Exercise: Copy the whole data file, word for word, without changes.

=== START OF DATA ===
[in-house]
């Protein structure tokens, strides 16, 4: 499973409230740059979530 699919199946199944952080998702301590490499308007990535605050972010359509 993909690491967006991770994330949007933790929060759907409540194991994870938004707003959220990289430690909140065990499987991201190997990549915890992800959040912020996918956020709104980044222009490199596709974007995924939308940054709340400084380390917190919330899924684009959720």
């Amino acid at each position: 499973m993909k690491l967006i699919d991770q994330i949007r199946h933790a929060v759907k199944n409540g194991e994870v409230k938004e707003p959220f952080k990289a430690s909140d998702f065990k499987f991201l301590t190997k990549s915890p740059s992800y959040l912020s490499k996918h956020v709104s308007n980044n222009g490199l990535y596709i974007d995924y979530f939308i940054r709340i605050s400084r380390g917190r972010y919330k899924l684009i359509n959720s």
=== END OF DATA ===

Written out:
[in-house]
């Protein structure tokens, strides 16, 4: 499973409230740059979530 699919199946199944952080998702301590490499308007990535605050972010359509 993909690491967006991770994330949007933790929060759907409540194991994870938004707003959220990289430690909140065990499987991201190997990549915890992800959040912020996918956020709104980044222009490199596709974007995924939308940054709340400084380390917190919330899924684009959720």
């Amino acid at each position: 499973m993909k690491l967006i699919d991770q994330i949007r199946h933790a929060v759907k199944n409540g194991e994870v409230k938004e707003p959220f952080k990289a430690s909140d998702f065990k499987f991201l301590t190997k990549s915890p740059s992800y959040l912020s490499k996918h956020v709104s308007n980044n222009g490199l990535y596709i974007d995924y979530f939308i940054r709340i605050s400084r380390g917190r972010y919330k899924l684009i359509n959720s």